1470 797   WTKO  ITHACA          NY   5.0kW  237.05km  358.28deg  -69dB

1480 800   WZRC  NEW YORK        NY   5.0kW  210.33km   71.26deg  -67dB
1480 797   WDAS  PHILADELPHIA    PA   5.0kW  104.19km  105.92deg  -58dB
1480 791   WEEO  SHIPPENSBURG    PA  0.46kW   99.66km  258.39deg  -67dB

1490 800   WAZL  HAZLETON        PA   1.0kW   83.41km   25.05deg  -61dB
1490 798   WBCB  LEVITTOWN       PA   1.0kW  132.23km   93.95deg  -68dB
1490 807   WUSS  PLEASANTVILLE   NJ   0.4kW  187.17km  120.56deg  -77dB
1490 797   WLPA  LANCASTER       PA   0.6kW   23.12km  164.65deg  -46dB
1490 806~  WARK  HAGERSTOWN      MD   1.0kW  133.01km  238.38deg  -68dB
1490 822   WNTJ  JOHNSTOWN       PA   1.0kW  212.84km  272.68deg  -74dB

1550 808   WITK  PITTSTON        PA  10.0kW  130.83km   22.62deg  -58dB
1550 800   WJRZ  TOMS RIVER      NJ   1.0kW  189.02km   99.77deg  -73dB
1550 803   WXHL  ELKTON          MD   1.0kW   89.50km  145.54deg  -62dB

1560 800   WQEW  NEW YORK        NY  50.0kW  214.94km   75.57deg  -58dB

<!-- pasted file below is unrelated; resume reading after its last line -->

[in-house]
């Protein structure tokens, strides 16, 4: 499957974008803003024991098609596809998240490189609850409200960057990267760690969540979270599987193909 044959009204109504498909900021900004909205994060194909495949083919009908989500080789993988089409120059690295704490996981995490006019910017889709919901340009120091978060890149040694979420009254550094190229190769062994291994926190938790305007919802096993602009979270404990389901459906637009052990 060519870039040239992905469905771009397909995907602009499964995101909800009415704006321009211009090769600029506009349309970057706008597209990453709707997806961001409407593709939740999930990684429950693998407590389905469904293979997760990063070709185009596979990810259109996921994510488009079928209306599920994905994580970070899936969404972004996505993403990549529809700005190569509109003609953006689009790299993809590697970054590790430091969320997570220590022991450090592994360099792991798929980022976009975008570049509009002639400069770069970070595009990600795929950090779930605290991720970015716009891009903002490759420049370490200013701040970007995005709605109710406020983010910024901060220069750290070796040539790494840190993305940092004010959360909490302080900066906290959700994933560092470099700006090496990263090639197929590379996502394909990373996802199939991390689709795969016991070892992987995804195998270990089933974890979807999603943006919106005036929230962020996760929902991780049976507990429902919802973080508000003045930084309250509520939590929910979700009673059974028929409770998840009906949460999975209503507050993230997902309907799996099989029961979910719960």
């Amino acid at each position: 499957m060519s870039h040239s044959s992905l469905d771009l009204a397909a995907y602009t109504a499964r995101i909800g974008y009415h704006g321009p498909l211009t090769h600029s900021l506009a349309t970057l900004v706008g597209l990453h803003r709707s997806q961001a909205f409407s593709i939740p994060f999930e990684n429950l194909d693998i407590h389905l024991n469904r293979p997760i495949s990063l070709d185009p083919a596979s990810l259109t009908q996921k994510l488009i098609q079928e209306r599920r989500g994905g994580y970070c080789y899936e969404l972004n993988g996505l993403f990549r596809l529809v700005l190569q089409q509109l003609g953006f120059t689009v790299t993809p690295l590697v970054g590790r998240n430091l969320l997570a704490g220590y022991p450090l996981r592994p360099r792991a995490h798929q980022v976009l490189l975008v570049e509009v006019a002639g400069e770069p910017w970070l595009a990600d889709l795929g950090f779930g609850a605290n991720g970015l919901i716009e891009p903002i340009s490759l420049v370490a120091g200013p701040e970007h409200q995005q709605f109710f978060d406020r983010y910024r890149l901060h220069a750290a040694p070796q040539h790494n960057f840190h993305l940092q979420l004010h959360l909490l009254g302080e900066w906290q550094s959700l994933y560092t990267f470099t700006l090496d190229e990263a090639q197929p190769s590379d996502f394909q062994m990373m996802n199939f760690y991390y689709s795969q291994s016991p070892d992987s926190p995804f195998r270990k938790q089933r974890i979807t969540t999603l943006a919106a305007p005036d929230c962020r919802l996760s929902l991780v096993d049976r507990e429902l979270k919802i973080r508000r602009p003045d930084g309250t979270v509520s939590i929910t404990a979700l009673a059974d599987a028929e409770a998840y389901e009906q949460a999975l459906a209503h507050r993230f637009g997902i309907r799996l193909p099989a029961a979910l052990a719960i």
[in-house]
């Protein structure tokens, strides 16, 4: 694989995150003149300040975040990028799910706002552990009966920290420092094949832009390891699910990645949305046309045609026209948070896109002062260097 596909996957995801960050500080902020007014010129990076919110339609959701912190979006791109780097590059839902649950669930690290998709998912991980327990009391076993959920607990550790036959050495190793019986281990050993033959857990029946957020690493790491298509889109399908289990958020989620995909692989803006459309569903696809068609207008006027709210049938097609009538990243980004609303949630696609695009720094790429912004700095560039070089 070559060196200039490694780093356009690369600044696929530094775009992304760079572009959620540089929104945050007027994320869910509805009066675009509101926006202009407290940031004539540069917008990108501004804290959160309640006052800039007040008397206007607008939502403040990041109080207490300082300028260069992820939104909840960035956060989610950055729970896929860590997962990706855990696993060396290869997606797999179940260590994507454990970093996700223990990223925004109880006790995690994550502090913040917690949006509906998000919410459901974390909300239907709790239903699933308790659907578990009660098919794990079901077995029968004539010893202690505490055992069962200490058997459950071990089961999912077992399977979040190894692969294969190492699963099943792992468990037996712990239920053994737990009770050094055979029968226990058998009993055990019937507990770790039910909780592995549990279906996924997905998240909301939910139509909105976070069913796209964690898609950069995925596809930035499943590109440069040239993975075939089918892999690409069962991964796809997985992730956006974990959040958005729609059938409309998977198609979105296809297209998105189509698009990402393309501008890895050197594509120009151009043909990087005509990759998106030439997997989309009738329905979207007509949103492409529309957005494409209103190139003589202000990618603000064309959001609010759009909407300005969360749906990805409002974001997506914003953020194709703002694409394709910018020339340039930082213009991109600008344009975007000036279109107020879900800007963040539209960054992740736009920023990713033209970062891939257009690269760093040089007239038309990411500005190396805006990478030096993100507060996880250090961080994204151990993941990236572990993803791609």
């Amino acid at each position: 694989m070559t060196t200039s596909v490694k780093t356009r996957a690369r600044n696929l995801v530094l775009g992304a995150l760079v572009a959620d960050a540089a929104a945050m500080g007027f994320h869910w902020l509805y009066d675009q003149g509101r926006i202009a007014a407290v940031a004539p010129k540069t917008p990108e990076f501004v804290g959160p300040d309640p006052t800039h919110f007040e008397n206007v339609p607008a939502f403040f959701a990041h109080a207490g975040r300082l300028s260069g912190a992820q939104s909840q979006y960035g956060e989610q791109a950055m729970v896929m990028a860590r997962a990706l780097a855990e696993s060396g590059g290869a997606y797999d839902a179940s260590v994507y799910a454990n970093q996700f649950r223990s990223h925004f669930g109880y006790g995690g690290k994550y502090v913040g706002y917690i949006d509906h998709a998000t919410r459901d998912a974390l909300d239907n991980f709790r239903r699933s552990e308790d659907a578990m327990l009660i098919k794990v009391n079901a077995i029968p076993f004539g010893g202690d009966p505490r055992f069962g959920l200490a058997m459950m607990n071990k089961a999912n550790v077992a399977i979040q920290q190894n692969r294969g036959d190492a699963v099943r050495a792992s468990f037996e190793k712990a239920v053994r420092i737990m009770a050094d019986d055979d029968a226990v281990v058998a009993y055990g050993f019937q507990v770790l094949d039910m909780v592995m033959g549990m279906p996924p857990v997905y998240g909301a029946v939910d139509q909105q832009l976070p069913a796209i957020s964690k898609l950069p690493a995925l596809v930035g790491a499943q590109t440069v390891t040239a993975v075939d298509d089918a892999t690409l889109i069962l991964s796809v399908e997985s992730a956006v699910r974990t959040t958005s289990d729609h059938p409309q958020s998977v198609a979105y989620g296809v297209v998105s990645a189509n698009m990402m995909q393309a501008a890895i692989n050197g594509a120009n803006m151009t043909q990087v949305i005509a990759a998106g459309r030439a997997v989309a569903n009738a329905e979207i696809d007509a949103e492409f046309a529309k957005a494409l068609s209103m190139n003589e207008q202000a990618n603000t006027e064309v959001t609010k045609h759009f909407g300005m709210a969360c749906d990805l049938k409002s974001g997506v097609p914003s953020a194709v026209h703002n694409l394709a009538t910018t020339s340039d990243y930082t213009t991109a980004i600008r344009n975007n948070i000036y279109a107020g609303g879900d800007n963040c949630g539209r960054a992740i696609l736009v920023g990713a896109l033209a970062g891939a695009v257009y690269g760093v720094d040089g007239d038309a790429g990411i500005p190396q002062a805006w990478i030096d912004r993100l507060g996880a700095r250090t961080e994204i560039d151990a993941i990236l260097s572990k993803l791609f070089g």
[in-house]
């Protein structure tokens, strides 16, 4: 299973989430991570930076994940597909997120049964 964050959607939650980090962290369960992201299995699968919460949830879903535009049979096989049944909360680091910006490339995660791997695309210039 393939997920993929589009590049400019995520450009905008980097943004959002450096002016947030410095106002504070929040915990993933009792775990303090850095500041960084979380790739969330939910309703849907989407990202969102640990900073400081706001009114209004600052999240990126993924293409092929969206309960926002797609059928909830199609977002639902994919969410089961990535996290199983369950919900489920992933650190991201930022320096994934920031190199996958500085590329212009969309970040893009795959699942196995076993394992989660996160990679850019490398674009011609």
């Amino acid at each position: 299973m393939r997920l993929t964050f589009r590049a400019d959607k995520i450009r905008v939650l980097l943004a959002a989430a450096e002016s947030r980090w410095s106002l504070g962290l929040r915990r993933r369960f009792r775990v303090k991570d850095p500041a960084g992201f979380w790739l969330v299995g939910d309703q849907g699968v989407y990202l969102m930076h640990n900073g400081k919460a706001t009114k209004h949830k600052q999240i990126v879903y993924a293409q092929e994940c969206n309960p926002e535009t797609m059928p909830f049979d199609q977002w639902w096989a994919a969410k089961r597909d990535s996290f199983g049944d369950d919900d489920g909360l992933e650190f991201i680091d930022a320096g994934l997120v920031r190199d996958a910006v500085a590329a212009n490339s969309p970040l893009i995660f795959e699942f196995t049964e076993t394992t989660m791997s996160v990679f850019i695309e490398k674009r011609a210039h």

1570 799   WISP  DOYLESTOWN      PA   5.0kW  104.32km   85.63deg  -58dB
1570 800.5 WNST  TOWSON          MD   5.0kW   94.85km  188.75deg  -56dB
1570 797   WPGM  DANVILLE        PA   2.5kW   83.08km  346.05deg  -57dB

1580 806   WGYM  HAMMONTON       NJ   1.0kW  153.04km  116.97deg  -70dB
1580 774.4 WVZN  COLUMBIA        PA   0.5kW   28.27km  194.29deg  -49dB
1580 794   WPGC  MORNINGSIDE     MD  50.0kW  160.83km  195.88deg  -54dB
1580 804   WRDD  EBENSBURG       PA   1.0kW  198.73km  278.19deg  -74dB

1590 801~  WPSN  HONESDALE       PA   2.5kW  172.39km   33.16deg  -68dB
1590 802   WPWA  CHESTER         PA   2.5kW   90.03km  117.97deg  -59dB
1590 807   WCBG  CHAMBERSBURG    PA   5.0kW  115.42km  250.30deg  -59dB

1600 791   WHOL  ALLENTOWN       PA   0.5kW   85.38km   64.14deg  -65dB
1600 798.5 WWRL  NEW YORK        NY  25.0kW  205.93km   72.47deg  -60dB
1600 809   WIBF  DOVER           DE   5.0kW  140.78km  149.26deg  -62dB
1600 797   WPDC  ELIZABETHTOWN   PA   0.5kW   20.36km  240.63deg  -45dB

Channels at the high end of the band are favourite for a couple of reasons; firstly they are closer to topband, and so little if any translation needs to occur, indeed the results often can be used directly, and secondly the higher channels tend to have lots of lower power stations on them (as opposed to just one or two behemoths), which makes for a broader spread of likely suspects on useful bearings.